Short Answer: Some states require preliminary notices, others do not. In the states where preliminary notice is required, a party providing labor and/or materials must deliver a notice to certain other parties before or immediately after they begin performing work or providing materials. If the notice is required and not sent, you may lose the right to later file a lien if you are not paid.
What Types of Notices Are There? Are They Mandatory?
While the term “notice” gets used a great deal in construction circles, many contractors do not understand what is meant by “notice.” Is it a “notice of intent to lien?” Is it a pre-work “preliminary notice?” All notices are not the same, and that was the subject of a useful blog post on this Construction Lien Blog: All Notices Are Not Created Equal: Preliminary Notice v. Notice of Intent to Lien
This is a great comparison of the differences between preliminary notices (which are sent at the start of a project before any payment is overdue) and notices of intent (which are sent when you are not paid). Notices are not required in every state, and for the states that do require notices, the types of notices required a different.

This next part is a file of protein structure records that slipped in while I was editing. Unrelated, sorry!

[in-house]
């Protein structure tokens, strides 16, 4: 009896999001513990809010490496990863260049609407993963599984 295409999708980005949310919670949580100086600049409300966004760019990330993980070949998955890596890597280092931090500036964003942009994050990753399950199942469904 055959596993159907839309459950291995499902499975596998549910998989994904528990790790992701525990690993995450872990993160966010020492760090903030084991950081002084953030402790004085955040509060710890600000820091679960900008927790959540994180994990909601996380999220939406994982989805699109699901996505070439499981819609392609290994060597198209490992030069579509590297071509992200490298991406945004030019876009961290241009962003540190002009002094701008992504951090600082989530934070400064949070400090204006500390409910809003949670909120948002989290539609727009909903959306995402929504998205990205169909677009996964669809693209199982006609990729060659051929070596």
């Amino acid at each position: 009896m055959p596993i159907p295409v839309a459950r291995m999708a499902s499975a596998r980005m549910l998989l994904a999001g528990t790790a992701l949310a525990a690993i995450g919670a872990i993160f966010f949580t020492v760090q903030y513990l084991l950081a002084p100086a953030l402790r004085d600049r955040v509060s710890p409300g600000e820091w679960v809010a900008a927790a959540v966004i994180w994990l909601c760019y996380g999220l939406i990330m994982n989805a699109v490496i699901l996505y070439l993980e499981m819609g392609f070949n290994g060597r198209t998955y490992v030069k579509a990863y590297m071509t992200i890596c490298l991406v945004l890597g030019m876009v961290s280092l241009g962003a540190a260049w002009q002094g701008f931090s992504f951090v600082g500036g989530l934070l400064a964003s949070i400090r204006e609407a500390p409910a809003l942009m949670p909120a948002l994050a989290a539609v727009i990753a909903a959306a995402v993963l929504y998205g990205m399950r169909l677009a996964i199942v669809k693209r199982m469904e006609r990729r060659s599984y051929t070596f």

A run-down of which states require notices and which do not are available on this blog here: Is Notice Required In My State? List of Notice and Non-Notice States. Remember also that our LienPilot can calculate your notice requirements based on your job information.
How Are Preliminary Notices Sent?
This is a very important question. In fact, if your state requires certain notices, and you send them but send them incorrectly, it may be just as bad as not sending them at all. Accordingly, sending the notice as required by statute is very, very important. And you guessed it: Delivery requirements are different in every state.
It’s safe to say that most states require preliminary notices be sent by certified mail, or certified mail with return receipt requested. There are some instances, however, when notices must be sent by registered mail only, by mail with restricted delivery, hand delivered by courier, and/or actually filed with the county recorder.
Just as important as delivering the notice correctly is proving that you delivered the notice. California has some pretty strict requirements in this regard, which can give you an idea of what you’ll confront in proving preliminary notice delivery elsewhere. We wrote a blog post about this here: Strict Proof of Delivery May Be Required for Construction Notices.